Tag archives: origami
It seems that a growing number of physicists have cottoned on to the fact that origami – and the related art of kirigami, where cuts are allowed – can be very interesting from a physics point of view, with properties that can lead to novel applications over a range of length scales. If you are a member of the Institute of Physics, you can read all about it in “Flat-pack physics”, a feature by science writer Simon Perks published in this month’s edition of Physics World.
As part of some background research for this feature I came across some great origami designs. One in particular – a snowflake – caught my eye and I got in touch with its designer Dennis Walker, who has been a paper folder for about 35 years. Walker very kindly agreed to update his instructions for making the snowflake especially for Physics World. They are now nice and clear and you can find Walker’s updated pattern here (PDF).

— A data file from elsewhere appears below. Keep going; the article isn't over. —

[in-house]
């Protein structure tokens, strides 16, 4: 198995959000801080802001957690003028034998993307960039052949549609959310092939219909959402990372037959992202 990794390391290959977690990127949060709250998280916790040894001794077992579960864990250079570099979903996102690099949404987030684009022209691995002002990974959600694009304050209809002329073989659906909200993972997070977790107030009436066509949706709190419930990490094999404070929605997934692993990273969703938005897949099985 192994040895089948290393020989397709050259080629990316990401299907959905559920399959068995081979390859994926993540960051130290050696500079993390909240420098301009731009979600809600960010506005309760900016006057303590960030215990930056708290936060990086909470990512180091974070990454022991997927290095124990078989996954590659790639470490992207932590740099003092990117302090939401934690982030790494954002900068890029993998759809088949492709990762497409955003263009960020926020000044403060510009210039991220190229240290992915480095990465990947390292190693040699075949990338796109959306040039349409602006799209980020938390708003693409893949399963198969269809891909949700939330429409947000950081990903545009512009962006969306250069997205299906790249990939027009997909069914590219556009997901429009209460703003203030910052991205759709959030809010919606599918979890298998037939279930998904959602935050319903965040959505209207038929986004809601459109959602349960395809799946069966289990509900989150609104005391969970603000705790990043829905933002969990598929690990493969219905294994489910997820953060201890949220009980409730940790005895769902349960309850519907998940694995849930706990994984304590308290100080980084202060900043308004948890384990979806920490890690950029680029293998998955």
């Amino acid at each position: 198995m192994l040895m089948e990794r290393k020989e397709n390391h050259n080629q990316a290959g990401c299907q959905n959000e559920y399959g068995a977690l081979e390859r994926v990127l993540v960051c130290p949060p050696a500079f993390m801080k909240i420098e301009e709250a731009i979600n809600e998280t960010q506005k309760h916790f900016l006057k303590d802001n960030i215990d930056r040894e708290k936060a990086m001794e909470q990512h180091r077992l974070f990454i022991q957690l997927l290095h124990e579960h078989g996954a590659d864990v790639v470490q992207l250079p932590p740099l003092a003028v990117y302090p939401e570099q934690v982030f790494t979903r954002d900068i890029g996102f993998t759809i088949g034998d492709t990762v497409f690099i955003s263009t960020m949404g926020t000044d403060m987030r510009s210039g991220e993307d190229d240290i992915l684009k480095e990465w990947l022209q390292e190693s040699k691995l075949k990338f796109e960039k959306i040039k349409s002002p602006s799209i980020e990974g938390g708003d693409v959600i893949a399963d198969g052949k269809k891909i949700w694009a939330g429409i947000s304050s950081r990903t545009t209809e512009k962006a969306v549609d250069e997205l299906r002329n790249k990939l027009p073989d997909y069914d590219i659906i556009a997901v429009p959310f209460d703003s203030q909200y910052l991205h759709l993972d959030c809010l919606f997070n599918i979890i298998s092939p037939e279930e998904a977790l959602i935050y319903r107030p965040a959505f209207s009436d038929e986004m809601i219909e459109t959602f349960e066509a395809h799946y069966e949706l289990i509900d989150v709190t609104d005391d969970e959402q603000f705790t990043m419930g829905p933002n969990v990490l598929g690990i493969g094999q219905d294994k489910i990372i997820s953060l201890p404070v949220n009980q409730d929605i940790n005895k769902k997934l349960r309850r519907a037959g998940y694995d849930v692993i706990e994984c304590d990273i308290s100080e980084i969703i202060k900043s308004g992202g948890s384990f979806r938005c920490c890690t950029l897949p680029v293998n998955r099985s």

By Tushna Commissariat and Michael Banks
While the latest Transformers film hit cinemas in the UK earlier this month, scientists in the US at Harvard University, along with colleagues at the Massachusetts Institute of Technology, have developed the very first “real life” transformer: a robot that starts out flat, folds and assembles itself into a complex shape and can then crawl away – all without any human intervention. Indeed, these printed robots can self-fold themselves in about four minutes – a huge improvement on previous models that could take up to two hours. They can even turn and naviagte around, making them a handy and practical tool.